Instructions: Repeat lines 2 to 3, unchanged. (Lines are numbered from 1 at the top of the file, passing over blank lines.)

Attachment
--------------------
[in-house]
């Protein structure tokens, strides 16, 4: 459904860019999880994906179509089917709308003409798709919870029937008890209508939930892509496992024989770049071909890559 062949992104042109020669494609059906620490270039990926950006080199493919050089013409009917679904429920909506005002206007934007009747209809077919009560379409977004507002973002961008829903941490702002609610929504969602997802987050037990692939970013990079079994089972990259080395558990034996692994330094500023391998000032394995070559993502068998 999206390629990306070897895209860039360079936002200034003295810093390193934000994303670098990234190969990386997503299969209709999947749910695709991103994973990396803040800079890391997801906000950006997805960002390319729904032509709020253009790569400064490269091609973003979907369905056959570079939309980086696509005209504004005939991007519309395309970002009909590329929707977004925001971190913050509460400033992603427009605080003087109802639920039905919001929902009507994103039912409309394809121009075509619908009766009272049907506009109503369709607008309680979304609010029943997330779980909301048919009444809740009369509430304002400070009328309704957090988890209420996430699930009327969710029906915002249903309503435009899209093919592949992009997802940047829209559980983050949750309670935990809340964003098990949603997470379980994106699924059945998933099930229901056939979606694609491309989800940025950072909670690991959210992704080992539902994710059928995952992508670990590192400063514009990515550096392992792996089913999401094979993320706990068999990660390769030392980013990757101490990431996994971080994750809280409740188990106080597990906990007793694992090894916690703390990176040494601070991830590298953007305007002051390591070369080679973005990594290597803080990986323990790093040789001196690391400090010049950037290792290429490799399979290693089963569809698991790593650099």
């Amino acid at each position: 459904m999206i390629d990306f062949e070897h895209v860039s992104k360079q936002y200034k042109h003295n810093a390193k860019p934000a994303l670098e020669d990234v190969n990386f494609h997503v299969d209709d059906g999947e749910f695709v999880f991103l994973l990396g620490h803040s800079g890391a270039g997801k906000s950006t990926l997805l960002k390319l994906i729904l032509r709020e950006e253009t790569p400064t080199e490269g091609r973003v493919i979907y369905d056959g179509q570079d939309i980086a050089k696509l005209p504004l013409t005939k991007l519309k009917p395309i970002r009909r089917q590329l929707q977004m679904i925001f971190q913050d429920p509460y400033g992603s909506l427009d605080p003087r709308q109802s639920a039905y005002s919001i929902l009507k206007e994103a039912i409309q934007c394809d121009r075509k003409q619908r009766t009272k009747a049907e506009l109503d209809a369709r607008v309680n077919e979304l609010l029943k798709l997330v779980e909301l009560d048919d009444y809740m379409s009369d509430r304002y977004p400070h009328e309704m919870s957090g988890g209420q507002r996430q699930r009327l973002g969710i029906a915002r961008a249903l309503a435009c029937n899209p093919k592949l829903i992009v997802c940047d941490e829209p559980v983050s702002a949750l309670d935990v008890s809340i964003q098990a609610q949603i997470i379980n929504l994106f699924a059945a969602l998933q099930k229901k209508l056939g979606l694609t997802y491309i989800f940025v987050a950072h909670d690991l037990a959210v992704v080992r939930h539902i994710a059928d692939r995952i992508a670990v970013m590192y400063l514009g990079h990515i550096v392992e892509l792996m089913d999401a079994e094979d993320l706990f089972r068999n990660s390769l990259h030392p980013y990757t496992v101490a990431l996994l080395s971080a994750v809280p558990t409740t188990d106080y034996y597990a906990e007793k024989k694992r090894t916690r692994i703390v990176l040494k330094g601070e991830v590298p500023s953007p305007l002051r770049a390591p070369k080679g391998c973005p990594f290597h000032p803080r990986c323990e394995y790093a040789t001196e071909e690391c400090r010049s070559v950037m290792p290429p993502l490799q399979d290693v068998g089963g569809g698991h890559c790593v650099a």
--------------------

């Protein structure tokens, strides 16, 4: 459904860019999880994906179509089917709308003409798709919870029937008890209508939930892509496992024989770049071909890559 062949992104042109020669494609059906620490270039990926950006080199493919050089013409009917679904429920909506005002206007934007009747209809077919009560379409977004507002973002961008829903941490702002609610929504969602997802987050037990692939970013990079079994089972990259080395558990034996692994330094500023391998000032394995070559993502068998 999206390629990306070897895209860039360079936002200034003295810093390193934000994303670098990234190969990386997503299969209709999947749910695709991103994973990396803040800079890391997801906000950006997805960002390319729904032509709020253009790569400064490269091609973003979907369905056959570079939309980086696509005209504004005939991007519309395309970002009909590329929707977004925001971190913050509460400033992603427009605080003087109802639920039905919001929902009507994103039912409309394809121009075509619908009766009272049907506009109503369709607008309680979304609010029943997330779980909301048919009444809740009369509430304002400070009328309704957090988890209420996430699930009327969710029906915002249903309503435009899209093919592949992009997802940047829209559980983050949750309670935990809340964003098990949603997470379980994106699924059945998933099930229901056939979606694609491309989800940025950072909670690991959210992704080992539902994710059928995952992508670990590192400063514009990515550096392992792996089913999401094979993320706990068999990660390769030392980013990757101490990431996994971080994750809280409740188990106080597990906990007793694992090894916690703390990176040494601070991830590298953007305007002051390591070369080679973005990594290597803080990986323990790093040789001196690391400090010049950037290792290429490799399979290693089963569809698991790593650099």
């Amino acid at each position: 459904m999206i390629d990306f062949e070897h895209v860039s992104k360079q936002y200034k042109h003295n810093a390193k860019p934000a994303l670098e020669d990234v190969n990386f494609h997503v299969d209709d059906g999947e749910f695709v999880f991103l994973l990396g620490h803040s800079g890391a270039g997801k906000s950006t990926l997805l960002k390319l994906i729904l032509r709020e950006e253009t790569p400064t080199e490269g091609r973003v493919i979907y369905d056959g179509q570079d939309i980086a050089k696509l005209p504004l013409t005939k991007l519309k009917p395309i970002r009909r089917q590329l929707q977004m679904i925001f971190q913050d429920p509460y400033g992603s909506l427009d605080p003087r709308q109802s639920a039905y005002s919001i929902l009507k206007e994103a039912i409309q934007c394809d121009r075509k003409q619908r009766t009272k009747a049907e506009l109503d209809a369709r607008v309680n077919e979304l609010l029943k798709l997330v779980e909301l009560d048919d009444y809740m379409s009369d509430r304002y977004p400070h009328e309704m919870s957090g988890g209420q507002r996430q699930r009327l973002g969710i029906a915002r961008a249903l309503a435009c029937n899209p093919k592949l829903i992009v997802c940047d941490e829209p559980v983050s702002a949750l309670d935990v008890s809340i964003q098990a609610q949603i997470i379980n929504l994106f699924a059945a969602l998933q099930k229901k209508l056939g979606l694609t997802y491309i989800f940025v987050a950072h909670d690991l037990a959210v992704v080992r939930h539902i994710a059928d692939r995952i992508a670990v970013m590192y400063l514009g990079h990515i550096v392992e892509l792996m089913d999401a079994e094979d993320l706990f089972r068999n990660s390769l990259h030392p980013y990757t496992v101490a990431l996994l080395s971080a994750v809280p558990t409740t188990d106080y034996y597990a906990e007793k024989k694992r090894t916690r692994i703390v990176l040494k330094g601070e991830v590298p500023s953007p305007l002051r770049a390591p070369k080679g391998c973005p990594f290597h000032p803080r990986c323990e394995y790093a040789t001196e071909e690391c400090r010049s070559v950037m290792p290429p993502l490799q399979d290693v068998g089963g569809g698991h890559c790593v650099a």